25 “Essential” Urban Fantasies

Jared Shurin of Pornokitsch and Justin Landon of Staffer’s Musings are up to their old tricks again. A fresh listing challenge, like the epic fantasy challenge of a while back, is in the offing.

25 “Essential” Urban Fantasies

– 25 works
– No more than one book or series per author/creator
– You can only list books that you have read
– How you define urban fantasy or “essential” is 100% up to you.

Participants and their lists:

Jared Shurin
Justin Landon
Tansy Rayner Roberts

…and your humble correspondent.

Defining Urban Fantasy

Urban fantasy is a sub-genre of fantasy defined by place; the fantastic narrative has an urban setting. Many urban fantasies are set in contemporary times and contain supernatural elements. However, the stories can take place in historical, modern, or futuristic periods, as well as fictional settings. The prerequisite is that they must be primarily set in a city.

“Urban Fantasy,” Wikipedia, retrieved 26 October 2013

I like this definition. It covers a great deal of ground, even while it excludes contemporary fantasies set in rural areas, such as Deborah Coates’ Wide Open, whose marketing ties them closely to the fantasies of the modern urbs. I would like to add an amendment: the urbs of “urban fantasy” should not be limited to the metropolis or large conurbation, but must include smaller cities and towns. What is most prominent in the fantasy of the urban, to me, is the combination of anonymity and the need for systems and compromises – a way of operating in the world that doesn’t rely on implicit reciprocity and mutuality – that arises when people live together in numbers exceeding the hundred-odd of the isolate village or the thousand-odd of the tiny towns of the past. Urban fantasy shares DNA with ghost stories, noir crime and the police procedural, as well as fairytale, folklore, and fable.

Do we, or should we, distinguish “paranormal romance” from a wider set of fabulae in urbibus accidentes? Although UF and PR are distinct, for the most part, as marketing categories, my definition of urban fantasy as the fantasy of the town… doesn’t really allow that distinction.

Defining “Essential”


: extremely important and necessary

: very basic

The following list comprises works of fantasy which are only very important to me, and do not necessarily have a bearing, historic or otherwise, on how I see the subgenre in general. The order indicates nothing in particular.

I have declined to spend much time talking about why I made the choices I did.

25 “Essential” Urban Fantasies

There are fewer than 25 contenders in the area of urban fantasy as I have defined it, under the restrictions of one series per author/creator, about which I care strongly enough to number as “essential” (to me).

1. Rituals, by Roz Kaveney (2012).

This is part urban fantasy, part secret history, part I-don’t-know-how-to-describe-it.

2. The Onyx Court series, by Marie Brennan (2008-2011).

A faerie court, bound to the city of London.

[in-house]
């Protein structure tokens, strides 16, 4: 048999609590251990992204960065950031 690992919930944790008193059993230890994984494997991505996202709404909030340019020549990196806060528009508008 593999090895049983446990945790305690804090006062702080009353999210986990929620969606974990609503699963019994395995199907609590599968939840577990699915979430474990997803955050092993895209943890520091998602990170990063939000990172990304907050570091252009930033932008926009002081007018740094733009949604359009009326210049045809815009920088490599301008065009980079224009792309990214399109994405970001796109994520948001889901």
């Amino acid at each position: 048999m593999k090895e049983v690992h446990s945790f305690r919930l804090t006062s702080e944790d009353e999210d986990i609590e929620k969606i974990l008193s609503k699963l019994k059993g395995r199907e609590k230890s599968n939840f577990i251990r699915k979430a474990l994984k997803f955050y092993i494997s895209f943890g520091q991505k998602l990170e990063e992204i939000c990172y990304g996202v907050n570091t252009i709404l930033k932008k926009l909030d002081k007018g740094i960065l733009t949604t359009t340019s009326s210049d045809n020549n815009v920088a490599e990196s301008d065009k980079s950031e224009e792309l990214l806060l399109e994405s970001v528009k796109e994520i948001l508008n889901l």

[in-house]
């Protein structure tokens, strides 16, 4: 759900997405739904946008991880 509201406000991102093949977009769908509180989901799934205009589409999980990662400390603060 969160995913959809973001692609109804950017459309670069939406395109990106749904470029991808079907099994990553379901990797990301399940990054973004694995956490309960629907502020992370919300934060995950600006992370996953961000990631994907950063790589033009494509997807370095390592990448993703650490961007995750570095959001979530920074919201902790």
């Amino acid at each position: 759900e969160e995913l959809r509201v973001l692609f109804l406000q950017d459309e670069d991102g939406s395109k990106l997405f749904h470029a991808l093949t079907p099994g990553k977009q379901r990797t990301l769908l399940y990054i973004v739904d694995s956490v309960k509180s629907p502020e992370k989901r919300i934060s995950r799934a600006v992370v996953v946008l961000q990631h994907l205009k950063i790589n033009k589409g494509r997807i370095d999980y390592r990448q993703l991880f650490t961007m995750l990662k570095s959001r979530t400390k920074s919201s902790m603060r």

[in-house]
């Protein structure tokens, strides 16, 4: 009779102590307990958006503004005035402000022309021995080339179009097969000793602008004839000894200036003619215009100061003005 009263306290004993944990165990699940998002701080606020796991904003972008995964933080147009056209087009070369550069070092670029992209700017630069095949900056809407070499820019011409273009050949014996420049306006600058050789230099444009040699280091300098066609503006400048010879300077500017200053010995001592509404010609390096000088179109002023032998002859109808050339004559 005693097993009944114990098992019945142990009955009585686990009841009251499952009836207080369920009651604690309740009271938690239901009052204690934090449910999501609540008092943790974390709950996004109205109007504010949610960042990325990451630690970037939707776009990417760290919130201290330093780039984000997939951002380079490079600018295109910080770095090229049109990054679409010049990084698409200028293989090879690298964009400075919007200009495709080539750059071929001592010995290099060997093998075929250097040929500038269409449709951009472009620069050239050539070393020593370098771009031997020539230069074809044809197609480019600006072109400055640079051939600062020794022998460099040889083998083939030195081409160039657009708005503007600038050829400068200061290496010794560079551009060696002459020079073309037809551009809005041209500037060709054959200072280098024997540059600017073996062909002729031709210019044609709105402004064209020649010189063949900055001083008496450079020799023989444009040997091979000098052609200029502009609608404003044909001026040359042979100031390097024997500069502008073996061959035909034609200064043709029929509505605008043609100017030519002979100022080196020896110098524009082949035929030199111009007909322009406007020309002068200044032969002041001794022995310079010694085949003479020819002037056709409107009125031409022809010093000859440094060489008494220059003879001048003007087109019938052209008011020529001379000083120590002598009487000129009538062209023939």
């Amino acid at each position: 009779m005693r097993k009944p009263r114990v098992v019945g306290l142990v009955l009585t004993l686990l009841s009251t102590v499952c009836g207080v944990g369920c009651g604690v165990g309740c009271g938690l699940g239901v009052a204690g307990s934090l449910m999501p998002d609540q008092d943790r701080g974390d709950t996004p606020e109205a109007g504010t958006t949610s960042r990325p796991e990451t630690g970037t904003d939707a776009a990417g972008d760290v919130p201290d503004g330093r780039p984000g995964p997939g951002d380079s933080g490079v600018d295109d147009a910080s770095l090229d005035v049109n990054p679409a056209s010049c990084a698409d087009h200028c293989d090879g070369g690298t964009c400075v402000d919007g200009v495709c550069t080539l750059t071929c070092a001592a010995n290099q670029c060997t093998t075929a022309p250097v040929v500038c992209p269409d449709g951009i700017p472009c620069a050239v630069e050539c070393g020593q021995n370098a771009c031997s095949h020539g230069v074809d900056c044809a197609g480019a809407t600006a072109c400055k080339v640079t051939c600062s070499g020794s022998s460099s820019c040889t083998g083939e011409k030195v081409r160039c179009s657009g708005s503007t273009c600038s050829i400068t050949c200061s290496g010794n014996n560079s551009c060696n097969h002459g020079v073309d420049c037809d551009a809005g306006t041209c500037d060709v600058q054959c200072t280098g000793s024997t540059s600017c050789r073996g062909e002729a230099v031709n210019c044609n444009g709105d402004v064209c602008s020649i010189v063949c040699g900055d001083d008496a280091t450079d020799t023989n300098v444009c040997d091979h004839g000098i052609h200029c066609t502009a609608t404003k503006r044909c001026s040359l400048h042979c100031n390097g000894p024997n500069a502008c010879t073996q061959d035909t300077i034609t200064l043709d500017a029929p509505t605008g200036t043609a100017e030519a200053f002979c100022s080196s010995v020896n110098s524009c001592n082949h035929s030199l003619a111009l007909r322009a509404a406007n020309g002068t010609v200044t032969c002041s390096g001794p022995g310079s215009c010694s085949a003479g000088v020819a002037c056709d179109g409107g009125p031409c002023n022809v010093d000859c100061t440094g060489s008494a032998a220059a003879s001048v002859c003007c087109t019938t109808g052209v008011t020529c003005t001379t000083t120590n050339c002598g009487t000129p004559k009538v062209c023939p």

3. The Promethean Age books, by Elizabeth Bear (2006-forthcoming).

Richly complex novels.

4. The Bone Palace, by Amanda Downum (2010).

This is a second-world fantasy set in a city. It is rather magnificent, to me.

5. The Chronicles of Elantra series, by Michelle Sagara (2005-forthcoming).

Second-world fantasy set mostly if not entirely in a city, involving element of both high fantasy and the police procedural.

6. James Asher series, by Barbara Hambly (1988-forthcoming).

Bleak and atmospheric novels involving vampires, set in Europe in the years preceding the Great War. Breath-taking books.

7. Buffy the Vampire Slayer, television series (1997-2003).

Enormously influential. Not single-handedly responsible for the success of urban contemporary fantasy with vampires and werewolves as a subgenre, but I daresay it didn’t hurt.

8. Anita Blake series, by Laurell K. Hamilton (1993-forthcoming).

When one of my hockey coaches recommended this series to me sometime in or around 2002, Narcissus in Chains hadn’t been published out of the UK yet, and the Anita Blake novels hadn’t really moved from noir to full-on bad poly erotica yet. (What a trainwreck that was to watch… Albeit a very popular trainwreck.) For all these novels’ problems – and they are many, even before they get really into the badly written sex and ridiculous no-one-acts-like-an-adult relationship dynamics – they were probably my first introduction to the landscape of contemporary marketing-category UF. And the first four or five Anita Blake books were rather successful at marrying noir to fantasy.

9. The Vicki Nelson series, by Tanya Huff (1991-1997).

Adapted into the television series Blood Ties in 2007-2008. Set mostly in Toronto.

10. The Kitty Norville werewolf series, by Carrie Vaughn (2005-forthcoming).

Werewolves! Vampires! Talk radio!

11. Hawk and Fisher novels, by Simon R. Green (1990-2000).

Second-world city fantasies! Green really writes fantasy in shades of horror. But these are very good, if disturbing.

12. Lost Girl, television series (2011-ongoing).

It’s terrible. And hilarious. And queer-friendly.

13. The Shattering, by Karen Healey (2011).

A small seaside town hides a terrible secret.

14. Above, by Leah Bobet (2012).

Set in Toronto. Magnificent, dark, strange, affecting.

15. The Peter Grant novels, by Ben Aaronovitch (2011-ongoing).

Energetic police procedurals set in a London filled with fantastic beings and magic.

16. Agent of Hel series, by Jacqueline Carey (2012-ongoing).

These are really entertaining. I hope Carey writes many more.

17. Sister Mine, by Nalo Hopkinson (2013).

Families. Magic. Cosmology. Set in Toronto.

18. Underworld, film (2003).

Vampires fight werewolves in the streets of Budapest, with appropriately doomed romance. An excellent film-of-its-kind, and one of the first films I ever saw with a female action lead.

19. Beka Cooper series, by Tamora Pierce (2006-2011).

The first two books of which are police-procedural second-world urban fantasy. And really kind of lovely.

20. Embers, by Laura Bickle (2010).

Set in modern Detroit, starring an arson investigator.

21. Blood Oranges, by Kathleen Tierney (2013).

A dark satire of the modern vampire novel.

22. Team Human, by Justine Larbalestier and Sarah Rees Brennan (2012).

An interesting novel involving vampires and humans and teenagers.

23. Norse Code, by Greg van Eekhout (2009).

Ragnarok is coming. Watch out, Southern California…

24. Dragon Age II, videogame, by BioWare (2011).